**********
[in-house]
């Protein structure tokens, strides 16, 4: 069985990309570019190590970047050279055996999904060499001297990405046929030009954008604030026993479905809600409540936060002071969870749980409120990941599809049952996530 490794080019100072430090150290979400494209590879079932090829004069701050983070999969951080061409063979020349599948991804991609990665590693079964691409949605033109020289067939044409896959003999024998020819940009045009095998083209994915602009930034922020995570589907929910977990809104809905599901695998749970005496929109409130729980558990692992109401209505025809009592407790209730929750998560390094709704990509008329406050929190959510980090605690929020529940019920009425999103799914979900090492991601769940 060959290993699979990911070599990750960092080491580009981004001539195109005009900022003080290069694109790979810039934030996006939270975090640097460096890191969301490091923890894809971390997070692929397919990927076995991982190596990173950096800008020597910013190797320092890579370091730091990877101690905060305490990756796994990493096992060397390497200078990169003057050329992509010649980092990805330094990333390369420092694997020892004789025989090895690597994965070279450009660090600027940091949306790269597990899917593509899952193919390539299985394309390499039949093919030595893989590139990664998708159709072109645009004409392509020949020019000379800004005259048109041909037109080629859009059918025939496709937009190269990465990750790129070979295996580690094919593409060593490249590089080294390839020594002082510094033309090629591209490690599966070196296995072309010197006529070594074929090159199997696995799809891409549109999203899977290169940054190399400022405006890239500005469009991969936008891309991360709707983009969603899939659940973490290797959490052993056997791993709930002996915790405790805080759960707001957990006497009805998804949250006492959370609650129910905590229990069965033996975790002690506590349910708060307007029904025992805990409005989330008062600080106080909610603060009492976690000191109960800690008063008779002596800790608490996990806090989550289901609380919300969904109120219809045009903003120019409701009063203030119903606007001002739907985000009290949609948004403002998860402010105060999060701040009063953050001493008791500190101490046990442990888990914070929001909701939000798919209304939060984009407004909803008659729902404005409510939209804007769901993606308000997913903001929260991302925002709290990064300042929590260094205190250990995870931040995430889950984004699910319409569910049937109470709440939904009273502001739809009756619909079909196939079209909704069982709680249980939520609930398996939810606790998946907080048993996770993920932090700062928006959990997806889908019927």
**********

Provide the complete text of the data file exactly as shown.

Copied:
[in-house]
């Protein structure tokens, strides 16, 4: 069985990309570019190590970047050279055996999904060499001297990405046929030009954008604030026993479905809600409540936060002071969870749980409120990941599809049952996530 490794080019100072430090150290979400494209590879079932090829004069701050983070999969951080061409063979020349599948991804991609990665590693079964691409949605033109020289067939044409896959003999024998020819940009045009095998083209994915602009930034922020995570589907929910977990809104809905599901695998749970005496929109409130729980558990692992109401209505025809009592407790209730929750998560390094709704990509008329406050929190959510980090605690929020529940019920009425999103799914979900090492991601769940 060959290993699979990911070599990750960092080491580009981004001539195109005009900022003080290069694109790979810039934030996006939270975090640097460096890191969301490091923890894809971390997070692929397919990927076995991982190596990173950096800008020597910013190797320092890579370091730091990877101690905060305490990756796994990493096992060397390497200078990169003057050329992509010649980092990805330094990333390369420092694997020892004789025989090895690597994965070279450009660090600027940091949306790269597990899917593509899952193919390539299985394309390499039949093919030595893989590139990664998708159709072109645009004409392509020949020019000379800004005259048109041909037109080629859009059918025939496709937009190269990465990750790129070979295996580690094919593409060593490249590089080294390839020594002082510094033309090629591209490690599966070196296995072309010197006529070594074929090159199997696995799809891409549109999203899977290169940054190399400022405006890239500005469009991969936008891309991360709707983009969603899939659940973490290797959490052993056997791993709930002996915790405790805080759960707001957990006497009805998804949250006492959370609650129910905590229990069965033996975790002690506590349910708060307007029904025992805990409005989330008062600080106080909610603060009492976690000191109960800690008063008779002596800790608490996990806090989550289901609380919300969904109120219809045009903003120019409701009063203030119903606007001002739907985000009290949609948004403002998860402010105060999060701040009063953050001493008791500190101490046990442990888990914070929001909701939000798919209304939060984009407004909803008659729902404005409510939209804007769901993606308000997913903001929260991302925002709290990064300042929590260094205190250990995870931040995430889950984004699910319409569910049937109470709440939904009273502001739809009756619909079909196939079209909704069982709680249980939520609930398996939810606790998946907080048993996770993920932090700062928006959990997806889908019927």